Many elements of Service Management processes are overlooked and, consequently neglected. This has led to various areas for improvement and cost savings that would truly benefit from automation.  

One example of a ill-managed area of service management, which ironically underpins the efficiency these enterprise applications aim to provide, is communication. 

There are numerous conversations that need to occur between a wide variety of parties, yet a survey conducted by Service Management providers ServiceNow found that 80% of processes rely on primitive methods to communicate, mainly using e-mail. 

E-mail has a long history of being poorly managed and overused. So much so that leading entrepreneurs have even advocated wiping out their entire unread inbox and declaring e-mail bankruptcy

As the rest of the business has transformed, e-mail has not and we now need it to do more than it was ever designed to do; send memos electronically. 

We need instant answers, communication that feeds back directly into software, intelligent messages that respond to change. Why is contacting my Grandmother in another country easier than contacting a colleague about an urgent security breach that directly impacts customers and business alike?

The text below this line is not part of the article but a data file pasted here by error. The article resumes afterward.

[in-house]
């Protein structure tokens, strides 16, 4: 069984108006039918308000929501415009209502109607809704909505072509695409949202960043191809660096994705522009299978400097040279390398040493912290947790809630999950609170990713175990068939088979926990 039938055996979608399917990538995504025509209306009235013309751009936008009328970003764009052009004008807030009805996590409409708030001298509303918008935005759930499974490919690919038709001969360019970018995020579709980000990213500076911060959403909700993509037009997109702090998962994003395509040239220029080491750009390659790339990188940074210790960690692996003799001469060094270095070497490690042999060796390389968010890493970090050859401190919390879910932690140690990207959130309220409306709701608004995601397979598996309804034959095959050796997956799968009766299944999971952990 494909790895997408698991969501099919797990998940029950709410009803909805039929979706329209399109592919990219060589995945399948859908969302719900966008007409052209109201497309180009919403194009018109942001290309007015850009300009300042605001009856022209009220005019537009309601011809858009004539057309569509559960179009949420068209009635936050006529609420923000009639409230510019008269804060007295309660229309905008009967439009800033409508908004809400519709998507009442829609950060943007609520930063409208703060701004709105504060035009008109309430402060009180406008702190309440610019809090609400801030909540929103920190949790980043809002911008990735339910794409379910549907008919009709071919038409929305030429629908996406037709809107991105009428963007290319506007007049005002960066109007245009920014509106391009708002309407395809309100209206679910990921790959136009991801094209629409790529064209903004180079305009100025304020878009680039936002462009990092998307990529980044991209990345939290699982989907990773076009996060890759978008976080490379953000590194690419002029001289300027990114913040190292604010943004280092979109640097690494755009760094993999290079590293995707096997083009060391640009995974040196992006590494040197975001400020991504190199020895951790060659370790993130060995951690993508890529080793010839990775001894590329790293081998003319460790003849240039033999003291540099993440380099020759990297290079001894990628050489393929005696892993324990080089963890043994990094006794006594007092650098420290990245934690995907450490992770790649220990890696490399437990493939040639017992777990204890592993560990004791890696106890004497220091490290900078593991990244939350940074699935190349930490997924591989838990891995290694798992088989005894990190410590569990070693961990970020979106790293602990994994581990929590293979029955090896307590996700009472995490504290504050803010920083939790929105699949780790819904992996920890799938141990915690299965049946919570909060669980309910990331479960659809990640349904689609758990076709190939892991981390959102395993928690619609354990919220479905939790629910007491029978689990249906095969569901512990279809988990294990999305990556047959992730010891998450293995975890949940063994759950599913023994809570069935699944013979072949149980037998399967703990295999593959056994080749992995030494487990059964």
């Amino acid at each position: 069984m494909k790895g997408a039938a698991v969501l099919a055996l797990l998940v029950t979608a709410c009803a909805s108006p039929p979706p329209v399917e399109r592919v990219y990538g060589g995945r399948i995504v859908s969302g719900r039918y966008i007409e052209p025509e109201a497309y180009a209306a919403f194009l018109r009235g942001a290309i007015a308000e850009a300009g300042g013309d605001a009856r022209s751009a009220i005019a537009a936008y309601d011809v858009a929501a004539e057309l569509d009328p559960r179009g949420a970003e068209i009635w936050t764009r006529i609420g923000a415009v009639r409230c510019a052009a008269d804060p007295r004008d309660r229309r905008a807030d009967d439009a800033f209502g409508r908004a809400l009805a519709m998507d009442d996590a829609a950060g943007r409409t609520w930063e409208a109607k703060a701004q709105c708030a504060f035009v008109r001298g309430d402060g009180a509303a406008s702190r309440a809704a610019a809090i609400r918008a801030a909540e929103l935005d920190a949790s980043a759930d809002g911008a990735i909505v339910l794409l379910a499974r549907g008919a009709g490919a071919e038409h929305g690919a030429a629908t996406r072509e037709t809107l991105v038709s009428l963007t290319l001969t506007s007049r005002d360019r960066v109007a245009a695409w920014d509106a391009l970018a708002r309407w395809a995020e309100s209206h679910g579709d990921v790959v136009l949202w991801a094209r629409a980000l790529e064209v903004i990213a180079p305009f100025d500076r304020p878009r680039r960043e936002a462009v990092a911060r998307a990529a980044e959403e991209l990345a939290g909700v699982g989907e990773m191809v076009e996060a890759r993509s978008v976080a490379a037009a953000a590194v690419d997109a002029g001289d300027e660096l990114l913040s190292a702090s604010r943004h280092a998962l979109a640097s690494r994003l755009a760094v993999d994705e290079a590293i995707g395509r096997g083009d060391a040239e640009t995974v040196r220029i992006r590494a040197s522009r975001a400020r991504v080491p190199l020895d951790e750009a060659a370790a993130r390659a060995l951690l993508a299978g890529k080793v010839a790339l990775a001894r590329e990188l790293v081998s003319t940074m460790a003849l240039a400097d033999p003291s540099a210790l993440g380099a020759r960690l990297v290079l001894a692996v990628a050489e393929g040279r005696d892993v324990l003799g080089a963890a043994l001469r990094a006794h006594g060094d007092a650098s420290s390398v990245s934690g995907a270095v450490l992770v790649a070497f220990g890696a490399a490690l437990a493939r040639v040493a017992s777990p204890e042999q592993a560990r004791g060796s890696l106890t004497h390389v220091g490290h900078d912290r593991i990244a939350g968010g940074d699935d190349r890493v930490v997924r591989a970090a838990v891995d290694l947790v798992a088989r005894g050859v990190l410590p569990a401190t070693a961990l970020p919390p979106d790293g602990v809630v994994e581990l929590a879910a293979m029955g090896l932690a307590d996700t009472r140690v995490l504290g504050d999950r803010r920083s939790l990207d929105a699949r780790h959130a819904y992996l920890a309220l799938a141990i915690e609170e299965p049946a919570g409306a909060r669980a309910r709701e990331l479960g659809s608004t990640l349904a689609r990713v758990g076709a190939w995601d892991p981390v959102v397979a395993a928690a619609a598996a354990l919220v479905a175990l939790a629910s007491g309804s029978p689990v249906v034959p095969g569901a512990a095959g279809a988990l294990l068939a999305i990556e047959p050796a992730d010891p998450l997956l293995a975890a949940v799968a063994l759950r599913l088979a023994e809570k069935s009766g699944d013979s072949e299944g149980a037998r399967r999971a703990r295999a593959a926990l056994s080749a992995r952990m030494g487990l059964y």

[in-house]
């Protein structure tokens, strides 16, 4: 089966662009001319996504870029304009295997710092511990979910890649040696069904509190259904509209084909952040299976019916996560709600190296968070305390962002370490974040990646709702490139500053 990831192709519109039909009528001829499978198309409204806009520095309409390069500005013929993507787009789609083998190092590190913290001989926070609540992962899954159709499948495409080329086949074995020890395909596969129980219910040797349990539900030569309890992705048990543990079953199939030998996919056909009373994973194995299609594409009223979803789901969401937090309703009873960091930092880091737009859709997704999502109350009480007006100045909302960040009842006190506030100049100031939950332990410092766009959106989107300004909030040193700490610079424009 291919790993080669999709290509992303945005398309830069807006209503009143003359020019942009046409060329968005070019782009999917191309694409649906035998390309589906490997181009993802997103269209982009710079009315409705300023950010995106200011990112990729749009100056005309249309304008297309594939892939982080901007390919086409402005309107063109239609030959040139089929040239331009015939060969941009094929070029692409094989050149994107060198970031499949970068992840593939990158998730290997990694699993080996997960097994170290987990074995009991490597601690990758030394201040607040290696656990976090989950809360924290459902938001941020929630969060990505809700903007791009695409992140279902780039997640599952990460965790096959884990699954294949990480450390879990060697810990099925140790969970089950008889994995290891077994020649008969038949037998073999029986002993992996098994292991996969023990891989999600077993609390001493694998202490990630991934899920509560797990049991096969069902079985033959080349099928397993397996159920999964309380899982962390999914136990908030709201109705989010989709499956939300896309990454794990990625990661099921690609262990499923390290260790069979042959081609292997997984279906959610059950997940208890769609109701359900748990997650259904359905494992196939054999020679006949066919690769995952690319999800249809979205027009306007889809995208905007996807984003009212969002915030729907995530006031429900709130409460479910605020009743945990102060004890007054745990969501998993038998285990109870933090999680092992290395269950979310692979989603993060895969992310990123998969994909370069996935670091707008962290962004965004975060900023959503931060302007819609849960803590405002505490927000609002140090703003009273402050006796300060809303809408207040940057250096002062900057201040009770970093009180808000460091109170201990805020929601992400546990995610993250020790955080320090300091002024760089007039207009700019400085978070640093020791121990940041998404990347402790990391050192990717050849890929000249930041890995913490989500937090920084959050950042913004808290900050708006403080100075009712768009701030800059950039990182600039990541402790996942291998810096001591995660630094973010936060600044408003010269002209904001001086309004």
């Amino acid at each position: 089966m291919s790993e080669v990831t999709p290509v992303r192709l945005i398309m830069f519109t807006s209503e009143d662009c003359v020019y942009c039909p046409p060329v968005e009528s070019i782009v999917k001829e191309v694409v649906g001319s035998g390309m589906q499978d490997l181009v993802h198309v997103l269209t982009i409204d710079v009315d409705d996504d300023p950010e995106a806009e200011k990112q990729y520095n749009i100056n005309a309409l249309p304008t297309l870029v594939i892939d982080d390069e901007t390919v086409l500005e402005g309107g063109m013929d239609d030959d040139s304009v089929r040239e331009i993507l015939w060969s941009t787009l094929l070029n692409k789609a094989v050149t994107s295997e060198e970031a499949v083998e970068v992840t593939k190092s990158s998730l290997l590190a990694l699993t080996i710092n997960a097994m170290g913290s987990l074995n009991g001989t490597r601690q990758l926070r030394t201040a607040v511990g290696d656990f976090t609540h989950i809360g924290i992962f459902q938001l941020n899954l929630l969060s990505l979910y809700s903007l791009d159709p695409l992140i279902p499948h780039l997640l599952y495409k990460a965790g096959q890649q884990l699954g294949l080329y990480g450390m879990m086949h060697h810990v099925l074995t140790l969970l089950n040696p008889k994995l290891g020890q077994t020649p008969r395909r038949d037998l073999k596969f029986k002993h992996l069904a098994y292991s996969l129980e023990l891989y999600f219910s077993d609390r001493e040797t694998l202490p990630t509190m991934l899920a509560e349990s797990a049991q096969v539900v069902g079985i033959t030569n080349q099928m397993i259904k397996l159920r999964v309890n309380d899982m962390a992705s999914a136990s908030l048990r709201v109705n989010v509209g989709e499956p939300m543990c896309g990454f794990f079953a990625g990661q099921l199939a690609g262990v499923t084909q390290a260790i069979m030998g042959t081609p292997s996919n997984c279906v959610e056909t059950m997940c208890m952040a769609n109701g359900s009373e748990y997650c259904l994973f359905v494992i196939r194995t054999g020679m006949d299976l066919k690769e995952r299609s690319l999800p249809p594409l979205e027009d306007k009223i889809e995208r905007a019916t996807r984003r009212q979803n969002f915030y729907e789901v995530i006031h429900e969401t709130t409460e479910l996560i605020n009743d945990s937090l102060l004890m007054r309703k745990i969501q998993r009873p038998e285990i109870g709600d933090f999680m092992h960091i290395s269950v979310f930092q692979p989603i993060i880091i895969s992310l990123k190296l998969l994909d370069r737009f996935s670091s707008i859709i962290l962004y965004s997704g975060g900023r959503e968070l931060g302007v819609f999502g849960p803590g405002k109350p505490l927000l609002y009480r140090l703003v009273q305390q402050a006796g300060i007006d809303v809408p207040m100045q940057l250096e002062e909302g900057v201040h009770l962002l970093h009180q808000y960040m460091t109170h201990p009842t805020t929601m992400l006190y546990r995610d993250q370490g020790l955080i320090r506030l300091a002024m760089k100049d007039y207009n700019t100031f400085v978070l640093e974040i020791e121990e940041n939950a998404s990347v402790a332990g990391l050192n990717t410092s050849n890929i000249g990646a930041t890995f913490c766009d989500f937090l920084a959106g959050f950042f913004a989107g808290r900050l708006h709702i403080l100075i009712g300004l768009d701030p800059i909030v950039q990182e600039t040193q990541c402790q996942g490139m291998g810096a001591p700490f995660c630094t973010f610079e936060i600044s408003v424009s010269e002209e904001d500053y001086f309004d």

Transformation requires risk 

The real problem is the culture change that needs to be adopted. Email is comfortable. Email is safe. Email works. Plus, it’s free. 
Unfortunately, it is none of these. 

This can be said to be true of most areas of digital transformation within enterprises; if it ain’t broke, why invest time and budget into trying to fix it? Isn’t that precisely the point of digital transformation? 

Just because something appears to works, doesn’t mean it’s working to its best and certainly does not mean we should settle, especially in the IT industry where outdated technology can be a make or break factor in success. 

“You have to put leaders in place who are willing to be innovative, creative, and who are willing to be disruptive and willing to do things differently than they’ve done for years. Break some glass.”